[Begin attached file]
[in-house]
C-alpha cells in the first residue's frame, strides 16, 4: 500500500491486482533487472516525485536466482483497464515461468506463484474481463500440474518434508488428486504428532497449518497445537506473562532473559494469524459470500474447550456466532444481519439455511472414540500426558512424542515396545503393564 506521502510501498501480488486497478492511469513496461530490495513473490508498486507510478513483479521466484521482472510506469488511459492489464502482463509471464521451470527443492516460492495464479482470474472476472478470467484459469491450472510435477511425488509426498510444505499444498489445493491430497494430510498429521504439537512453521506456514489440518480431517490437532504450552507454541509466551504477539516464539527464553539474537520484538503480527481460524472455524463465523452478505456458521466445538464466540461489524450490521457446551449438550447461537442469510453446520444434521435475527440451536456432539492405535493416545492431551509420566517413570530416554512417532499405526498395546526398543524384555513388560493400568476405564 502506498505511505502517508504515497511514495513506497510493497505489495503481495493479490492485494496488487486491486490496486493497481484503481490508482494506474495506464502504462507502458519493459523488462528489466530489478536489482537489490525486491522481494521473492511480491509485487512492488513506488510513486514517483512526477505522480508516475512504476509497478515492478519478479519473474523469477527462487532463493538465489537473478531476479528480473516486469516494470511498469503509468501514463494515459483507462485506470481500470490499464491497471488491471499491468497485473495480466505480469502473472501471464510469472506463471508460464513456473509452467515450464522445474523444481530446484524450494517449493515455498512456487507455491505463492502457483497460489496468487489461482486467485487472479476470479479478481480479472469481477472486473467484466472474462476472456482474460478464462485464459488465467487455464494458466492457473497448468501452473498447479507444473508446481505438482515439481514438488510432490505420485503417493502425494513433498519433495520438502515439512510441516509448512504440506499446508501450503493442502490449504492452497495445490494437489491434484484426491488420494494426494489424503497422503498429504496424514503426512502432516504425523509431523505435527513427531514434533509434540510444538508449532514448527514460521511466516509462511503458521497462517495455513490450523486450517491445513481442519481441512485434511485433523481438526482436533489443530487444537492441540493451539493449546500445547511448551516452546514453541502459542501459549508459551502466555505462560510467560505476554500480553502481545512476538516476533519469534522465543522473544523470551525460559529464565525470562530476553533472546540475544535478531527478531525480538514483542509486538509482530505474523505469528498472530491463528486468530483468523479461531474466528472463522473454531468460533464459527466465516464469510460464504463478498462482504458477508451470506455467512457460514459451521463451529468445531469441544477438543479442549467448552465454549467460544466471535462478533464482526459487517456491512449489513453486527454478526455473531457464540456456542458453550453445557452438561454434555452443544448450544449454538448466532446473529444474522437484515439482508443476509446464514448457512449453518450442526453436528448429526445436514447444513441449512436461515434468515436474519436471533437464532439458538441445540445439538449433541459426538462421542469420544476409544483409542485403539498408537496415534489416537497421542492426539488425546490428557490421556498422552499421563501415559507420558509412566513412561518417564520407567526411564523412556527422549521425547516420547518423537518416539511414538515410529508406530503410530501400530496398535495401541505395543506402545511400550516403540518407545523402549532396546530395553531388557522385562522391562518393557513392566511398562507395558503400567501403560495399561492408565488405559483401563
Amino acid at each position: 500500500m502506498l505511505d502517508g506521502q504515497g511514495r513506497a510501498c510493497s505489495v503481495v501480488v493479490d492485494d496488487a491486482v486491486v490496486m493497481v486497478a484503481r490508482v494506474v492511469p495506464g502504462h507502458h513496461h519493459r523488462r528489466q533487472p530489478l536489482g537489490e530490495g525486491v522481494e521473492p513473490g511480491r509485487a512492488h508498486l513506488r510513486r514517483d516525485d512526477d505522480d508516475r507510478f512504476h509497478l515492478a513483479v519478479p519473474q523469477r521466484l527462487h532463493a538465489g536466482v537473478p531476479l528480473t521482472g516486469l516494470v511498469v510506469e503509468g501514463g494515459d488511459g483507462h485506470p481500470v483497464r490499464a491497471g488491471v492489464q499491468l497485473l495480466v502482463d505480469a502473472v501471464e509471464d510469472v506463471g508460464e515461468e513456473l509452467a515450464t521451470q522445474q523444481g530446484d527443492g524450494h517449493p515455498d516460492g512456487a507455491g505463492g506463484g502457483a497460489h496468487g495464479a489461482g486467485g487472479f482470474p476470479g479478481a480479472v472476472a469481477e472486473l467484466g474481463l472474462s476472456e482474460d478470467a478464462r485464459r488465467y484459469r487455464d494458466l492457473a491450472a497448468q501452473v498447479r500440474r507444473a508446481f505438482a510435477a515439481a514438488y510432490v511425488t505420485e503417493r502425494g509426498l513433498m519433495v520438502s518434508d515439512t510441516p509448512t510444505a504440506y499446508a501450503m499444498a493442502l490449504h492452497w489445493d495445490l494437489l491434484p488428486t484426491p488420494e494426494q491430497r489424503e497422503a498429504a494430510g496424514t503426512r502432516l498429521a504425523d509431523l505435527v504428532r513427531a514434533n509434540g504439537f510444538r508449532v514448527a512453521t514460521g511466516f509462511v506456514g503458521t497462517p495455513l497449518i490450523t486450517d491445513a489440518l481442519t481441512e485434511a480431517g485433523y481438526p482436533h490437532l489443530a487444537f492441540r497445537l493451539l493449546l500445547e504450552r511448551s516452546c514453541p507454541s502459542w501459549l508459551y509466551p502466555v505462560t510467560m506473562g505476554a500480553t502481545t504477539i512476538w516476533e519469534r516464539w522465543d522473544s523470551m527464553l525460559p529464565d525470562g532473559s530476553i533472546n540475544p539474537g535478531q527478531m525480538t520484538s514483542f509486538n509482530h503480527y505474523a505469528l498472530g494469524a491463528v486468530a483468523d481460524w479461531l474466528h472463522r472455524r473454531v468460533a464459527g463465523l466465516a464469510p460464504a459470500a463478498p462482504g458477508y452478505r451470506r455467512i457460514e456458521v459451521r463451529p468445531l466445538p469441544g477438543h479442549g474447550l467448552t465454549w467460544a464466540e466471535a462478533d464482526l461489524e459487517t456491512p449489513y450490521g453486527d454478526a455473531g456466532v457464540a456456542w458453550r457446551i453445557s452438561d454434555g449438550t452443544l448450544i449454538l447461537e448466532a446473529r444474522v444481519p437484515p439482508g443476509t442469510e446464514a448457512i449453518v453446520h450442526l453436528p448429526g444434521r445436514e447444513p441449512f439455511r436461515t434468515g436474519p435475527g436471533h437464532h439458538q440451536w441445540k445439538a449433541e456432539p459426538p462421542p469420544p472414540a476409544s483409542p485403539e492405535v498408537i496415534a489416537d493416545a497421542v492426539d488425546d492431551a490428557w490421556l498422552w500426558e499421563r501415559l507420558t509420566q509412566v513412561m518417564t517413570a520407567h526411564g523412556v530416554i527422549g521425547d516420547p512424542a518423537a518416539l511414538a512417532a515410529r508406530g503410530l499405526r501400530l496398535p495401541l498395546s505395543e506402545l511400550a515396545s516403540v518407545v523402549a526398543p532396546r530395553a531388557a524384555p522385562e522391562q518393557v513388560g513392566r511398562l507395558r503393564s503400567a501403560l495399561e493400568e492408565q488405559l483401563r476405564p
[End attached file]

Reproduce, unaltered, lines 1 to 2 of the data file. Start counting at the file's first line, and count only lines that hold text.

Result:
[in-house]
C-alpha cells in the first residue's frame, strides 16, 4: 500500500491486482533487472516525485536466482483497464515461468506463484474481463500440474518434508488428486504428532497449518497445537506473562532473559494469524459470500474447550456466532444481519439455511472414540500426558512424542515396545503393564 506521502510501498501480488486497478492511469513496461530490495513473490508498486507510478513483479521466484521482472510506469488511459492489464502482463509471464521451470527443492516460492495464479482470474472476472478470467484459469491450472510435477511425488509426498510444505499444498489445493491430497494430510498429521504439537512453521506456514489440518480431517490437532504450552507454541509466551504477539516464539527464553539474537520484538503480527481460524472455524463465523452478505456458521466445538464466540461489524450490521457446551449438550447461537442469510453446520444434521435475527440451536456432539492405535493416545492431551509420566517413570530416554512417532499405526498395546526398543524384555513388560493400568476405564 502506498505511505502517508504515497511514495513506497510493497505489495503481495493479490492485494496488487486491486490496486493497481484503481490508482494506474495506464502504462507502458519493459523488462528489466530489478536489482537489490525486491522481494521473492511480491509485487512492488513506488510513486514517483512526477505522480508516475512504476509497478515492478519478479519473474523469477527462487532463493538465489537473478531476479528480473516486469516494470511498469503509468501514463494515459483507462485506470481500470490499464491497471488491471499491468497485473495480466505480469502473472501471464510469472506463471508460464513456473509452467515450464522445474523444481530446484524450494517449493515455498512456487507455491505463492502457483497460489496468487489461482486467485487472479476470479479478481480479472469481477472486473467484466472474462476472456482474460478464462485464459488465467487455464494458466492457473497448468501452473498447479507444473508446481505438482515439481514438488510432490505420485503417493502425494513433498519433495520438502515439512510441516509448512504440506499446508501450503493442502490449504492452497495445490494437489491434484484426491488420494494426494489424503497422503498429504496424514503426512502432516504425523509431523505435527513427531514434533509434540510444538508449532514448527514460521511466516509462511503458521497462517495455513490450523486450517491445513481442519481441512485434511485433523481438526482436533489443530487444537492441540493451539493449546500445547511448551516452546514453541502459542501459549508459551502466555505462560510467560505476554500480553502481545512476538516476533519469534522465543522473544523470551525460559529464565525470562530476553533472546540475544535478531527478531525480538514483542509486538509482530505474523505469528498472530491463528486468530483468523479461531474466528472463522473454531468460533464459527466465516464469510460464504463478498462482504458477508451470506455467512457460514459451521463451529468445531469441544477438543479442549467448552465454549467460544466471535462478533464482526459487517456491512449489513453486527454478526455473531457464540456456542458453550453445557452438561454434555452443544448450544449454538448466532446473529444474522437484515439482508443476509446464514448457512449453518450442526453436528448429526445436514447444513441449512436461515434468515436474519436471533437464532439458538441445540445439538449433541459426538462421542469420544476409544483409542485403539498408537496415534489416537497421542492426539488425546490428557490421556498422552499421563501415559507420558509412566513412561518417564520407567526411564523412556527422549521425547516420547518423537518416539511414538515410529508406530503410530501400530496398535495401541505395543506402545511400550516403540518407545523402549532396546530395553531388557522385562522391562518393557513392566511398562507395558503400567501403560495399561492408565488405559483401563